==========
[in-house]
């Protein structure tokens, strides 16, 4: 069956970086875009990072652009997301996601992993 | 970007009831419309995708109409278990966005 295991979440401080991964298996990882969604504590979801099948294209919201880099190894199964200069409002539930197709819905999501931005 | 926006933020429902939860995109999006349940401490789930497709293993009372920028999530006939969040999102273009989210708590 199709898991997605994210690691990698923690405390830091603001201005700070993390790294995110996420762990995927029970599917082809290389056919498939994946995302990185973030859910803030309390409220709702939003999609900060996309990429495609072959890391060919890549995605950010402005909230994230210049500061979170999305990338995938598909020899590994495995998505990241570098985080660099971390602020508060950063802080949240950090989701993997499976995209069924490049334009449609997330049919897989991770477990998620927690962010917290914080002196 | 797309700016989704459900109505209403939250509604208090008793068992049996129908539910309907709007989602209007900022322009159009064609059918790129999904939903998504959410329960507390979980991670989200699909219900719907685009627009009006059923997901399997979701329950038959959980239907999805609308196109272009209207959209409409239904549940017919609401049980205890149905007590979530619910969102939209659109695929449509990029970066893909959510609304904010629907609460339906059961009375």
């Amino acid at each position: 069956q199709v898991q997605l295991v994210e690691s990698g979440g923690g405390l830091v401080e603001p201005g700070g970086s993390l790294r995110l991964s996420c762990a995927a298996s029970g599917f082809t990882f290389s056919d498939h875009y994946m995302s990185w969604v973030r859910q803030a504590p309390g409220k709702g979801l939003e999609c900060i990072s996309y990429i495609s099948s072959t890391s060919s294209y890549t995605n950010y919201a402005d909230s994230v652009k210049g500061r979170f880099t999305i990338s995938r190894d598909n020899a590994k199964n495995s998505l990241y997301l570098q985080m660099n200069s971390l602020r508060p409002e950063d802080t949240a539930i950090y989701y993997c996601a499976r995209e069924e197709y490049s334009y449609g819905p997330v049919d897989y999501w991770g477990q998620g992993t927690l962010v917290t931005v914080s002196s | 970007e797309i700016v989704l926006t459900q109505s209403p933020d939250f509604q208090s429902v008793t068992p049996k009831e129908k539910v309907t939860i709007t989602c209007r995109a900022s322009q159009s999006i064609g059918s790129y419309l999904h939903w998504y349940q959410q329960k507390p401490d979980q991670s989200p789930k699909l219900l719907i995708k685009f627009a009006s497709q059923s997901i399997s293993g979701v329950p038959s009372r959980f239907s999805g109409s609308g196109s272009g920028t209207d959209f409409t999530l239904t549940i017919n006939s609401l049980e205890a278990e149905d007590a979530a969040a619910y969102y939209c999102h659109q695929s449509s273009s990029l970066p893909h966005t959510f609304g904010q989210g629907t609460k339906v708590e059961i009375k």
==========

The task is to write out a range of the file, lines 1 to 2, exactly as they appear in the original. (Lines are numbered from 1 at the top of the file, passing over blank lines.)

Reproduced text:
[in-house]
């Protein structure tokens, strides 16, 4: 069956970086875009990072652009997301996601992993 | 970007009831419309995708109409278990966005 295991979440401080991964298996990882969604504590979801099948294209919201880099190894199964200069409002539930197709819905999501931005 | 926006933020429902939860995109999006349940401490789930497709293993009372920028999530006939969040999102273009989210708590 199709898991997605994210690691990698923690405390830091603001201005700070993390790294995110996420762990995927029970599917082809290389056919498939994946995302990185973030859910803030309390409220709702939003999609900060996309990429495609072959890391060919890549995605950010402005909230994230210049500061979170999305990338995938598909020899590994495995998505990241570098985080660099971390602020508060950063802080949240950090989701993997499976995209069924490049334009449609997330049919897989991770477990998620927690962010917290914080002196 | 797309700016989704459900109505209403939250509604208090008793068992049996129908539910309907709007989602209007900022322009159009064609059918790129999904939903998504959410329960507390979980991670989200699909219900719907685009627009009006059923997901399997979701329950038959959980239907999805609308196109272009209207959209409409239904549940017919609401049980205890149905007590979530619910969102939209659109695929449509990029970066893909959510609304904010629907609460339906059961009375």